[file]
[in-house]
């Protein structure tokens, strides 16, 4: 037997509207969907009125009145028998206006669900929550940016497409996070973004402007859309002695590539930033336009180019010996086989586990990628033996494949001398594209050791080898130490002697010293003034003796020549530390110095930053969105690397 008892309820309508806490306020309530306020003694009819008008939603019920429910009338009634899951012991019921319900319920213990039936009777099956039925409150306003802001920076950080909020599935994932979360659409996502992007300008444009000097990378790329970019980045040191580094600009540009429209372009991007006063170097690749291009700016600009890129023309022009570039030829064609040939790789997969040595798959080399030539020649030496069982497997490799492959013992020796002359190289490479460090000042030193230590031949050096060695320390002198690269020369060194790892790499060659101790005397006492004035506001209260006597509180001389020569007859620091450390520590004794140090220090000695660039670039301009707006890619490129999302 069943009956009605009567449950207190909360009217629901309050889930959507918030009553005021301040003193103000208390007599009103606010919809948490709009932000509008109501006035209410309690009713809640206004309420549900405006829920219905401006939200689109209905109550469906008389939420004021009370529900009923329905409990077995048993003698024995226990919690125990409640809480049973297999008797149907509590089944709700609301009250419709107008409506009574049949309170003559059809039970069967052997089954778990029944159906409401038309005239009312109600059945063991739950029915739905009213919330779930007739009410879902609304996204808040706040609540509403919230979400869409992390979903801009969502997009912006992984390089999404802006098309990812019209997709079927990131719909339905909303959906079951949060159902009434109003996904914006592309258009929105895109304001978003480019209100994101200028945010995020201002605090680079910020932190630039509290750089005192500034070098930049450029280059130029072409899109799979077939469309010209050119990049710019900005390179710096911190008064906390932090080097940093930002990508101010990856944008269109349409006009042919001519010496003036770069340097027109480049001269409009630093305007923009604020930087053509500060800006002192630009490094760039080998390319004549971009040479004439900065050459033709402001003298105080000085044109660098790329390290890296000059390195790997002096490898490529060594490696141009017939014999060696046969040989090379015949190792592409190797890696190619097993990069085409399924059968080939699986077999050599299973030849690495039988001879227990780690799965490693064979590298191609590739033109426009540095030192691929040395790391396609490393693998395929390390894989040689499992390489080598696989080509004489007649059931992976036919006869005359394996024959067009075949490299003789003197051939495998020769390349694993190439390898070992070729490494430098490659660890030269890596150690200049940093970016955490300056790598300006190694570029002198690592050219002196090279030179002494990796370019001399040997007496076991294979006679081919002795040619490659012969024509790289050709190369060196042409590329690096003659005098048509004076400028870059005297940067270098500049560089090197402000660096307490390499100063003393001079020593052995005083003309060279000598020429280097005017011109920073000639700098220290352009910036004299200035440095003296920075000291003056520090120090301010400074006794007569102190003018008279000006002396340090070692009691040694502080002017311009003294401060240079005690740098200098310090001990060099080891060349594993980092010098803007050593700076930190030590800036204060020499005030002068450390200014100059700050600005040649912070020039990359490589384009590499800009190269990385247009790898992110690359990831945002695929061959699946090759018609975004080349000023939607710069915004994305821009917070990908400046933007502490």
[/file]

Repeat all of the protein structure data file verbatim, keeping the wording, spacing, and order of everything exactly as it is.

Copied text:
[in-house]
């Protein structure tokens, strides 16, 4: 037997509207969907009125009145028998206006669900929550940016497409996070973004402007859309002695590539930033336009180019010996086989586990990628033996494949001398594209050791080898130490002697010293003034003796020549530390110095930053969105690397 008892309820309508806490306020309530306020003694009819008008939603019920429910009338009634899951012991019921319900319920213990039936009777099956039925409150306003802001920076950080909020599935994932979360659409996502992007300008444009000097990378790329970019980045040191580094600009540009429209372009991007006063170097690749291009700016600009890129023309022009570039030829064609040939790789997969040595798959080399030539020649030496069982497997490799492959013992020796002359190289490479460090000042030193230590031949050096060695320390002198690269020369060194790892790499060659101790005397006492004035506001209260006597509180001389020569007859620091450390520590004794140090220090000695660039670039301009707006890619490129999302 069943009956009605009567449950207190909360009217629901309050889930959507918030009553005021301040003193103000208390007599009103606010919809948490709009932000509008109501006035209410309690009713809640206004309420549900405006829920219905401006939200689109209905109550469906008389939420004021009370529900009923329905409990077995048993003698024995226990919690125990409640809480049973297999008797149907509590089944709700609301009250419709107008409506009574049949309170003559059809039970069967052997089954778990029944159906409401038309005239009312109600059945063991739950029915739905009213919330779930007739009410879902609304996204808040706040609540509403919230979400869409992390979903801009969502997009912006992984390089999404802006098309990812019209997709079927990131719909339905909303959906079951949060159902009434109003996904914006592309258009929105895109304001978003480019209100994101200028945010995020201002605090680079910020932190630039509290750089005192500034070098930049450029280059130029072409899109799979077939469309010209050119990049710019900005390179710096911190008064906390932090080097940093930002990508101010990856944008269109349409006009042919001519010496003036770069340097027109480049001269409009630093305007923009604020930087053509500060800006002192630009490094760039080998390319004549971009040479004439900065050459033709402001003298105080000085044109660098790329390290890296000059390195790997002096490898490529060594490696141009017939014999060696046969040989090379015949190792592409190797890696190619097993990069085409399924059968080939699986077999050599299973030849690495039988001879227990780690799965490693064979590298191609590739033109426009540095030192691929040395790391396609490393693998395929390390894989040689499992390489080598696989080509004489007649059931992976036919006869005359394996024959067009075949490299003789003197051939495998020769390349694993190439390898070992070729490494430098490659660890030269890596150690200049940093970016955490300056790598300006190694570029002198690592050219002196090279030179002494990796370019001399040997007496076991294979006679081919002795040619490659012969024509790289050709190369060196042409590329690096003659005098048509004076400028870059005297940067270098500049560089090197402000660096307490390499100063003393001079020593052995005083003309060279000598020429280097005017011109920073000639700098220290352009910036004299200035440095003296920075000291003056520090120090301010400074006794007569102190003018008279000006002396340090070692009691040694502080002017311009003294401060240079005690740098200098310090001990060099080891060349594993980092010098803007050593700076930190030590800036204060020499005030002068450390200014100059700050600005040649912070020039990359490589384009590499800009190269990385247009790898992110690359990831945002695929061959699946090759018609975004080349000023939607710069915004994305821009917070990908400046933007502490």